Perceiving is an activity. If I am perception from a certain point of view, perhaps it is possible that there is a substance that is perceiving. If there is, we cannot experience this substance, we can only experience the perceiving itself. If, however, there does indeed exist such a substance, then surely that substance would be I, whereas that perception is simply what I am experiencing.

Now as I approach this substance in text I approach it as an “Other” in the world, but that is because we are not approaching the substance itself, but rather a speculative abstract notion of the substance. If there is such a substance, we have never encountered it, nor should be ever do so (since to do so would mean that it was Other). It must either be I or it must not exist, in both cases, we should have no way of approaching it.

Occam's Razor

On the other hand, perhaps I have simply over-complicated the issue. Maybe I have multiplied when I should have reduced? Is it not much simpler to say that the substance that makes up the self is just parts of the human brain? That I am, in fact, just part of whatever brain that generates my perspective? That I had things right earlier, and then needlessly muddied the water?

In fact, maybe I've subconsciously smuggled some dualism in here from the outset. After all, I said that I can not be something that I approach because everything that I can approach is Other to me. I can approach all objects in the world, though. So, maybe I've just played some logical games to justify some kind of spiritual or mental substance, when really the only substance I need concern myself with is in my skull.

For the moment, though, I still find my argument to be sound.

1. Everything that I can approach is Other.
2. By definition, I am not Other.
3. I can approach my brain in the world.
4. Therefore I am not my brain.

Perhaps another argument could be made. Perhaps my brain is, in fact, the substance that generates perspective, but that I am, in fact, only the perspective. That was, after all, where my argument ended, with me being perspective. Maybe I am generated by something that I do not identify with.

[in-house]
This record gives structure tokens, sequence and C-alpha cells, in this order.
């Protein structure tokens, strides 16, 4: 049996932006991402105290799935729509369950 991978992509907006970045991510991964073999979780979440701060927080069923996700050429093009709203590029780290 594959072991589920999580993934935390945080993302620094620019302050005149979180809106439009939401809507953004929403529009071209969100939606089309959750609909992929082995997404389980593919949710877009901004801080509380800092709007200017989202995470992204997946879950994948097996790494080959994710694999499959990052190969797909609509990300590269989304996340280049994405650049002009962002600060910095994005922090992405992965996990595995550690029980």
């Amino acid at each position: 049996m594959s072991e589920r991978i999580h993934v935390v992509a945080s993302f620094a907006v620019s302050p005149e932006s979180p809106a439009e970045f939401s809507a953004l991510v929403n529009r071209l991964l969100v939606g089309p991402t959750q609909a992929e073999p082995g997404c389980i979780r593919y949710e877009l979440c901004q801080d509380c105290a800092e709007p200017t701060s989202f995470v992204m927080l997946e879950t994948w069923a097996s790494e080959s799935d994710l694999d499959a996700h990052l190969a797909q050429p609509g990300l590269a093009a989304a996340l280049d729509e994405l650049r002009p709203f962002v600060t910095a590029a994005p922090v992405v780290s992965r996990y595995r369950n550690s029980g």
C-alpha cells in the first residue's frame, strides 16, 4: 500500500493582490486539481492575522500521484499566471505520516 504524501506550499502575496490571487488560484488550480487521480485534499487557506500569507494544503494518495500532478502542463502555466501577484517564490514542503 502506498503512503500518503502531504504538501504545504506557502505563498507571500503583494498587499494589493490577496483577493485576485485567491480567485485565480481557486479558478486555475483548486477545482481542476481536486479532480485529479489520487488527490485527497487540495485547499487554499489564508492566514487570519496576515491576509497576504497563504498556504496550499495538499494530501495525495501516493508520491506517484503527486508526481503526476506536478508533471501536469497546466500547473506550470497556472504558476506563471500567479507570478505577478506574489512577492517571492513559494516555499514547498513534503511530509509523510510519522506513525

At this time, this seems to be the simplest plausible explanation. And, in fact, I suppose that I have to be content here. All I can say is that I am perception from a certain point of view. There is nothing in my argument that implies I cannot approach what generates me as being separate from me.

Wednesday, December 7, 2011

Why Put the Pickle on the Tree?

For the past several years, my family has practiced the tradition of rushing out on December 23rd to grab the least dead tree we could find and throwing on our decorations to enjoy it until the nearest weekend. This year, due to some rather significant changes, we got an earlier start on our Christmas decorating and actually have our tree up early so that we can enjoy it all month long. It's a beautiful tree; a little over seven feet tall, wrapped in enough lights that it can illuminate the entire living room by itself, decorated with shatterproof plastic bulbs and a handful of glass ones, topped off with a glowing star and with a “German” Christmas pickle hidden somewhere in the branches.

I really love our Christmas tree. There's just one thing that's nagging at me.

Why did I have a tree chopped down and put in my living room anyway? What the hell am I celebrating?

I do not mean this in the “I am an atheist, so what does it mean when I celebrate a Christian/pagan holiday” sense, I mean quite literally, why do we do this? You can point to the historical origins of Christmas trees, but that will not necessarily explain why we continue to do it. For that matter, why Christmas lights? Why Santa Claus? What do any of these traditions have to do with my family?